It’s been more than a year since allegations against Hollywood mogul Harvey Weinstein drove women around the world to speak out against sexual abuse and harassment — creating the viral movement #MeToo. And all evidence indicates this movement is here to stay.
The headlines are full of large companies losing millions over #MeToo claims. Guess apparel company lost $250 million in market value in a single day following a charge against its co-founder. Wynn Resorts shares fell nearly 20 percent after media coverage of allegations against its founder and CEO, which translated to about $3.5 billion of the company’s value.
Big names. Big numbers. But as a Catholic school in Kentucky can attest, you don’t have to be famous to be rocked by a viral accusation.
Here’s a sobering line in The New York Times:
“… about a third of men said they had done something at work within the past year that would qualify as objectionable behavior or sexual harassment.”
The article sums up a 2017 survey that is a collaboration between The New York Times, leading sexual harassment researchers, and the polling and media company Morning Consult. Respondents are nationally representative of men who work full time.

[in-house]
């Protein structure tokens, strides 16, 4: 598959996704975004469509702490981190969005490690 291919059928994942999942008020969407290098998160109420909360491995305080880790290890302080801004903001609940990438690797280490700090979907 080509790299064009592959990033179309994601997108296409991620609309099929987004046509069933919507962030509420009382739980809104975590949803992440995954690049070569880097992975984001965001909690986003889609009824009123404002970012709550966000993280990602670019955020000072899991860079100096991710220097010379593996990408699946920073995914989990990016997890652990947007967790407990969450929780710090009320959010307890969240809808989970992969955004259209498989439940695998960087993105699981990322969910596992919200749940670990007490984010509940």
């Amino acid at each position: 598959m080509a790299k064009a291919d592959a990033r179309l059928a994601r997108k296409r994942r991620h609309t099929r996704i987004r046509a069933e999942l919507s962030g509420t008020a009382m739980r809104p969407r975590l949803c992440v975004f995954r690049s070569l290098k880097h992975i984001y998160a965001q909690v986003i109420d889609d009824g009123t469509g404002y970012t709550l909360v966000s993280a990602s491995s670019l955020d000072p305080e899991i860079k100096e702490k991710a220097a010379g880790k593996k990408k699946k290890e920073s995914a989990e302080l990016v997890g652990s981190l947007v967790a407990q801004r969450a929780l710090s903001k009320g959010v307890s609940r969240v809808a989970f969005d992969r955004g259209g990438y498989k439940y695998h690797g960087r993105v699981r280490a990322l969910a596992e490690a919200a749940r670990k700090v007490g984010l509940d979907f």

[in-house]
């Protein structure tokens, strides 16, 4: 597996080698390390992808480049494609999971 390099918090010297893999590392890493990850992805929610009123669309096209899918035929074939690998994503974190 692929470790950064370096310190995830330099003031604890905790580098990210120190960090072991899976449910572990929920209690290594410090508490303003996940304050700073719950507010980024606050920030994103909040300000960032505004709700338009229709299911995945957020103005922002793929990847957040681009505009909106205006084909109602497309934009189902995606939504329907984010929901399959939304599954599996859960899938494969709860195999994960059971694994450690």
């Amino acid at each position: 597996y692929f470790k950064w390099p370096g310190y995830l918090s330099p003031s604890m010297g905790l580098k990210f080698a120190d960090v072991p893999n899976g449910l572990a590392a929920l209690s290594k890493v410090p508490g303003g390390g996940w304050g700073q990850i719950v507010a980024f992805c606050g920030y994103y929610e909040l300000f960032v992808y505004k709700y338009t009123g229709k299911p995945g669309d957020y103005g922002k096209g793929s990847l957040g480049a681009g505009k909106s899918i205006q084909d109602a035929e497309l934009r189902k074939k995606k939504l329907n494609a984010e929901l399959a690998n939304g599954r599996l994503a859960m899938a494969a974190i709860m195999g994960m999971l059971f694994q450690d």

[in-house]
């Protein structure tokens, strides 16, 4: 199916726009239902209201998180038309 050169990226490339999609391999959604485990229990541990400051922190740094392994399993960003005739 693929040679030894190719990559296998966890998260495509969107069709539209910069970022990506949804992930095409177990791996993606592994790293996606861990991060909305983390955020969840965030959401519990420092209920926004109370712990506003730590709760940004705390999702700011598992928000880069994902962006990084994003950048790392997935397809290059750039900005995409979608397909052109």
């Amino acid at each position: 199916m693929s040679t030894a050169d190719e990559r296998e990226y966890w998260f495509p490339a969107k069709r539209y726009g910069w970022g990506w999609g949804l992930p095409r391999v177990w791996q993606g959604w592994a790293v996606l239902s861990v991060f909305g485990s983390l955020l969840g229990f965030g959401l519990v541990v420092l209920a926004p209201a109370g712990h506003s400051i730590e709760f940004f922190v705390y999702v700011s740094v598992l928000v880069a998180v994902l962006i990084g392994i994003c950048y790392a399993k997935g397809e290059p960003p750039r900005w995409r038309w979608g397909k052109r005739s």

Dr. Louise Fitzgerald, a leading researcher on sexual harassment, brings the issue home for millions of small and mid-size businesses:
“Most harassment is not by high-profile celebrities. This is so common in places that are very far from the spotlight.”
Every business needs a strong anti-harassment policy and a communications plan should the worse-case scenario become reality: An employee claims sexual harassment at your company, and that claim rocks your employees, customers and community.
Here are important steps to take:
Respond quickly on multiple platforms. If the allegations become public, you need a holding statement ready to go. You’ll want it ready long before you need it. It should clearly and simply state what you’re doing now, and convey the values of your company.
Remember that there’s no such thing as internal communications. Anything you share with employees should be considered public information. Don’t share anything you won’t want to see on the neighborhood’s Facebook page. If you share something with 100 employees, it’s not private information.
Keep your eye on protecting the brand. The allegation may be against a long-time employee, one you consider a friend. But this is business, and the value of your brand is at stake. Professionally handling the situation is the best approach for all involved.
Think it can’t happen at your company? Think again, and be prepared.
Cindy Miller is CEO of Cindy Miller Communications.